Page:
stood again, and walked about the room while she gathered the perfect words to
compliment the most important revelation of the evening.
gathering of women, beyond Lady Christmas, waited with bated breath.
arrived at the Lyceum Theatre, and after we enjoyed the opulence of the crystal
chandeliers, the velvet wall dressing, and the handsomely carved wooden
banisters. After we were met with dignitary’s, business men, and their elegant
wives. After we…”
“Get on with
it, can you?” Lady Christmas nearly shouted.
Lady Selina turned her back toward Lady Christmas and continued her talk
focusing entirely on the other three in the room. She noticed for a brief
moment, that Lady Gertrude had a biscuit crumbs on her mouth. Lady Selina, not
wanting to be distracted, offered a most discreet wiping of her own mouth, to
entreat Lady Gertrude to wipe the crumbs away. Then she continued, maintaining
her dignity to the end.
were seated in our most comfortable box seats, and just before the performance
began, can you imagine what happened next?”
tell us, before we are lost in your circular theatrical tale,” Lady Christmas
outburst was followed by Lady Benedicta clearing her throat for the third time
in this conversation.
please do put us out of our suspense,” Lady Philippa said, clapping her hands
and bobbing her knees up and down.
you will, the red velvet curtain opens, the gas lights on the stage using some
magical method of sorcery. . . “
Holy Mother of God, what demon story is being inflicted on me now!” Lady
Christmas exclaimed her protest at the top of her lungs.
The next few
moments were a flurry of activity.
Lady Philippa audibly gasped, pulled out her ornamental fan, leaned back in her
chair, and waived the fan briskly in front of cheeks. Which by this time, at
the mere mention of sorcery had gone flush with excitement.
Gertrude took the break in the conversation to refill her tea cup and fill her
saucer with the final pastry on the serving tray.
Benedicta stood, placed her hands on her hips, and with an admonishing glare,
stared fiercely at Lady Christmas.
take care not to insult a guest in my home or you will be forced to leave and
not return again. It doesn’t matter that you are my sister-in-law. Am I made
It was at
this point that Lady Christmas, whose eye’s had filled with scorn, looked to
the heaven’s for strength. She muttered a soft prayer to herself and finally
took her seat once again, and braced for the worst. Which was inevitably to
without hesitation, Lady Benedicta nodded for Lady Selina to continue.
had determined her best opportunity to complete her story was to focus her
attention toward Lady Philippa and remain this way through the duration of her
“As I was
saying, the gas lamps on the stage were extremely bright and this was the first
time I had seen anything like this. But the lights in the theatre were dimmed
to the point that the entire audience was sitting in the complete dark.”
exclaimed Lady Christmas.
exclaimed Lady Benedicta.
exclaimed Lady Philippa.
Lady Gertrude said, and pinched an untouched sandwich from another woman’s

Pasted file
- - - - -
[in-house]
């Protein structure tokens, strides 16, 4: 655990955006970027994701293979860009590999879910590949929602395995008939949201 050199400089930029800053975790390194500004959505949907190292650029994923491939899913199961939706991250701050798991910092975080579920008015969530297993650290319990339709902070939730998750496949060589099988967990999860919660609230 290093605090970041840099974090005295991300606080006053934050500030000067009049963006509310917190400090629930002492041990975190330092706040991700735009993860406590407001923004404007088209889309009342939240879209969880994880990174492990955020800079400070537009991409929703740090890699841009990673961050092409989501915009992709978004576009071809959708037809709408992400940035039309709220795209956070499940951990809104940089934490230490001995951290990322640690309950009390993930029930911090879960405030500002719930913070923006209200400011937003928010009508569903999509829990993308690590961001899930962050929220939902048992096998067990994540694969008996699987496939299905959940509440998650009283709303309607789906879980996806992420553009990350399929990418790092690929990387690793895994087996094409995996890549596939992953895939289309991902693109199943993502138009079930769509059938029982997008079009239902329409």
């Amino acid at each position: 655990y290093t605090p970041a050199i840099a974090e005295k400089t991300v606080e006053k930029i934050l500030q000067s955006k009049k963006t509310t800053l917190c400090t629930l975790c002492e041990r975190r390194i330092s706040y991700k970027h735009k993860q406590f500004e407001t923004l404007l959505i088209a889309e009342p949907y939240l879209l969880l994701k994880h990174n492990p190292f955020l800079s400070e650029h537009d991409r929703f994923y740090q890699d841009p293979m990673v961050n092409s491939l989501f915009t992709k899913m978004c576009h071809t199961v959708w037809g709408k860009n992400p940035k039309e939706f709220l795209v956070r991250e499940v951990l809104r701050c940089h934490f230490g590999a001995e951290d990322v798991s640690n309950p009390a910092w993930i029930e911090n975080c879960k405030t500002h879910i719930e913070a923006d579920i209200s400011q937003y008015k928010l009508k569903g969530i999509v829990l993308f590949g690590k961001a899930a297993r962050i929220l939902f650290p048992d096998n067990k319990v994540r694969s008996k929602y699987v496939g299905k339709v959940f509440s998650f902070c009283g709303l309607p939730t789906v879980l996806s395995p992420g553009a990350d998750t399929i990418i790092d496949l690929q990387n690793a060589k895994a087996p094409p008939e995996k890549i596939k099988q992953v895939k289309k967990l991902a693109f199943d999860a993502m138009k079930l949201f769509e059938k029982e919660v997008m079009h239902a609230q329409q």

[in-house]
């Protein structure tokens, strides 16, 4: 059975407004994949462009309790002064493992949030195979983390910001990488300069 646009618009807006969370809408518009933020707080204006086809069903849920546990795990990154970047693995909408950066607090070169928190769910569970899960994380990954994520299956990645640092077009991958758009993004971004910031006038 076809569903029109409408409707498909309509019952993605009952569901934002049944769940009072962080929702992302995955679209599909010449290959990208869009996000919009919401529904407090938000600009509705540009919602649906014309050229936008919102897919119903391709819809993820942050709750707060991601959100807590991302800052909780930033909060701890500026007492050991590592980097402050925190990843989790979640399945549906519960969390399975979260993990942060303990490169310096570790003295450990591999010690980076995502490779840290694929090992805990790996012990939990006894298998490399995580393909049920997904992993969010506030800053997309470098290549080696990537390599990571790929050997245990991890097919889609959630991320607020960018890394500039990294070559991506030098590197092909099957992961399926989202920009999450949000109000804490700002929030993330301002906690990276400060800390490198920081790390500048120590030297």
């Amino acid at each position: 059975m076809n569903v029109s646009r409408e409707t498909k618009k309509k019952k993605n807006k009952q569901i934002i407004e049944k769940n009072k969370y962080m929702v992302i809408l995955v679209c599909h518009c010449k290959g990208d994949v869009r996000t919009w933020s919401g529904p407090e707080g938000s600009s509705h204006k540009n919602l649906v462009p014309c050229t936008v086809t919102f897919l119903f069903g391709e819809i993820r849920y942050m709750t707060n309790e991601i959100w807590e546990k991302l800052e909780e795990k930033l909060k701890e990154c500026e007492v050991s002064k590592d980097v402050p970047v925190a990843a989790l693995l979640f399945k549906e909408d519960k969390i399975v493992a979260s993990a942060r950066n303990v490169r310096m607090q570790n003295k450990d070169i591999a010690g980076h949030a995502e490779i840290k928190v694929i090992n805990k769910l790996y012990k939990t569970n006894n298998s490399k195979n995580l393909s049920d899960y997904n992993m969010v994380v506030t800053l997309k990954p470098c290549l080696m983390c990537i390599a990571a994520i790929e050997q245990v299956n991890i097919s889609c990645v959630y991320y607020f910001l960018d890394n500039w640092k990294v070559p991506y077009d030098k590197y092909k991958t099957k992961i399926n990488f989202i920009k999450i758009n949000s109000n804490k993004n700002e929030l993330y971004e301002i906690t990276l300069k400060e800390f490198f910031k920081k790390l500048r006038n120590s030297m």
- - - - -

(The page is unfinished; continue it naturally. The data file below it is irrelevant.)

Philippa moaned in astonishment. She was dumbfounded beyond measure. Her fan
flipped with such energetic gyration that it nearly split up the middle. “Well, I have never sat in the dark during
the performance of any kind, let alone in a box seat with my husband. The
entirety of the audience could see you. In the dark, it’s near madness.”
shook her head, “No my dear, all the audience was in the dark. Never in my
life, and I have been witness to dozen’s of plays, have I ever
sat entirely in the dark with my husband in a public venue. I don’t mind
saying, it was thrilling to say the least.”
smiled passed across Lady Benedicta’s sober face for the first time today.
There was a
stillness that fell across the room, each woman in her own seat pondering the
“I’ll tell you
ladies, it was a celebratory event,” Lady Selina said taking her first sip of
About the Book
Eleven lovelorn singletons. Eleven tales of Cupid, catastrophe, and maybe more…
These characters have had it with love—or, if not with that, with Valentine’s Day. But no matter how they fight it, Cupid refuses to relent. From struggling singles to secret crushes to enemies turned much, much more, these lightning strikes of love will add a spark of hope to your holiday.
Worst Valentine’s Day Everflips the script on lonely hearts who seem destined for Valentine’s disaster. If you like laugh-out-loud rom-coms, terrible dates gone right, and gorgeous happily-ever-afters, then you’ll love this adorable collection. It ain’t all hearts and roses; but these tales of triumph will find your faith in Valentine’s Day—and your faith in love—restored.
Daphne Masque – Writes about Romance in the theatre for any time period.
Daphne started keeping a journal during her formative years, junior high. Journaling and bad poetry started her love of working with words. She didn’t know it would last a lifetime. She went on to study Theatre Arts in college and since that time she’s been working in the theatre for over four decades. Her love of dialogue, storytelling, and bringing characters to life has been her passion ever since she first stood on the stage. Writing romance has brought a new dimension to her craft. She adores putting the two elements of romance and theatre in the same world. She hopes you enjoy her stories as much as she enjoying writing them.